Time to get some metrics out the clusters. I needs me some details.

Detour o using Terraform

Originally I desired to use Terraform for managing deployments. This worked well for the layer below, finalizing the configurations of the underlying platform. With my irrational fear of YAML I really desired to stay away from it. Alas, the community has spoken and we’ll just become YAML engineers during this generation of technologies.

Reviewing the current state of Helm Security

As last I left it, Helm seemed to have been moving away from having agents deployed into the cluster. According to the current documentation Helm still uses Tiller instance. The stance of secure enough is little bothersome since I had such great problems securing them at the last place. Although this might be a result of my inexperience with the platform.

The basic answer, prior to Helm 3 (not released yet), is to create a new service account for each domain you would like deployed with Tiller. The service account would correctly allow isolation of the Tiller instances. This solves limiting the capabilities of a particular Tiller instance however this does not resolve restricting who may interact with the Tiller instance.

To properly authorization requests in a multi-role environment the recommendation is to create a certificate authority for each domain with certificate verification. This isn’t the end of the world since we could easily create a new CA via Vault. However this results in further complexity for bootstrapping. As per my normal policy a developer should be able to create a fully formed local environment with relative ease. Additionally, I would rather not have a process consuming resources which is rarely used with a large security surface.

So far running Tiller locally appears to be the best option available. There are several questions which need to be answered though:

  1. How are credentials distributed to this agent?
  2. How is state management handled?
  3. Will this integrate into CI well?

Running Tiller locally states the process needs the following options: -storage=secret --listen localhost:44134. A set of Google searches did not yield any results documenting what the Tiller flags are or how they are used. Digging in I found the Tiller flags in source which will work against the Kubernetes secret storage in the namespace as defined in TILLER_NAMESPACE or DefaultTillerNamespace (kube-system). This seems like a more sane method of controlling access since the access control mechanisms will exist for the users anyway. Meaning beyond the delivery pipeline the users will not have access to more than their current user allows.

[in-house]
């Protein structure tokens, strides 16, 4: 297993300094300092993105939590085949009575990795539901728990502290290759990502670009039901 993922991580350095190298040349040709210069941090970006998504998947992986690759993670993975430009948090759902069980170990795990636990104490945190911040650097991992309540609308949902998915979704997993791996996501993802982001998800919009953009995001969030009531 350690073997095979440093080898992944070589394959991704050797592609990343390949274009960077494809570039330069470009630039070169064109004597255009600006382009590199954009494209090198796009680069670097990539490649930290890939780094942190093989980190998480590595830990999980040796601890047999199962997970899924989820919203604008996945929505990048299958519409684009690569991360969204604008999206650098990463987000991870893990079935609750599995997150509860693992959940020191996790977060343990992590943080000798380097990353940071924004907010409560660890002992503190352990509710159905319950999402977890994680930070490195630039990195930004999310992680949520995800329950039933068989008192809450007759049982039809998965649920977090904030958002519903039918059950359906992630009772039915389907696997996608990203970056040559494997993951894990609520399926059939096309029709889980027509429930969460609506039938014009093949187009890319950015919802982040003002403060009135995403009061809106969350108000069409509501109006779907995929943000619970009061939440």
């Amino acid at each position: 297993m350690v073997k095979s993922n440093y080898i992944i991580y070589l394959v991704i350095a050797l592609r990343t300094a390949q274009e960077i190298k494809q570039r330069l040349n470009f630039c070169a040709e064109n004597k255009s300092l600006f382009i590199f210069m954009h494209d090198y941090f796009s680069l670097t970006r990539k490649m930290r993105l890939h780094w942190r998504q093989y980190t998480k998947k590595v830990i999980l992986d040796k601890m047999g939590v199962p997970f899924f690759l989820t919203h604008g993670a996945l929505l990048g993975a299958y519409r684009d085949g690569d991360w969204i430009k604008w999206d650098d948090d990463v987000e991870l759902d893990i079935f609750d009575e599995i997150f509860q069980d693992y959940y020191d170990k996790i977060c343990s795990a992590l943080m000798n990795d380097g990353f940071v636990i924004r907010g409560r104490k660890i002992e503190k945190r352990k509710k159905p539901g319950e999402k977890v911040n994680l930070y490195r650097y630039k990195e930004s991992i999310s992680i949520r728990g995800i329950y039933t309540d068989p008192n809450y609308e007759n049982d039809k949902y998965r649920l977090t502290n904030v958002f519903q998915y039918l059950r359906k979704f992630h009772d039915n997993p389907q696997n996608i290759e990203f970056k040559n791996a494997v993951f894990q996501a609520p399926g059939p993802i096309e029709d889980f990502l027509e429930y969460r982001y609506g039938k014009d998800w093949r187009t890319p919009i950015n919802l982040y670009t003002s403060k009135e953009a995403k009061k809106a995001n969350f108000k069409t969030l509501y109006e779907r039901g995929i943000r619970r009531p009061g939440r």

A lot of talk, no action. Let’s do something.

TILLER_NAMESPACE=platform-monitoring tiller --storage=secret --listen localhost:44143 &

function cleanup() {
  echo "Terminating Tiller $@"
  kill $TILLER_PID

export HELM_HOST=localhost:44143

This will launch Tiller under the current kubectl config get-context. I would hope the context is captured instead of using a file however I am not that sure. Next up is to ask it to install the components:

echo  "Ensuring Helm is configured"
if [ -d $HOME/.helm ]; then
  echo "Helm already existing"
  helm init --client-only

echo "Updating the repository"
helm repo update

echo "Install prometheus"
helm install stable/prometheus-operator --name prometheus-operator --namespace platform-monitoring --tiller-connection-timeout 5

After a few minutes this will complete launching the system within the name space platform-monitoring. When the software is ready you can run kubectl proxy --port=8090 to access Prometheus at http://localhost:8090/api/v1/namespaces/platform-monitoring/services/prometheus-operator-prometheus:9090/proxy. Granted there are some problems given it’s expected to be served from the root however that isn’t too bad. First thing on my queue for tomorrow.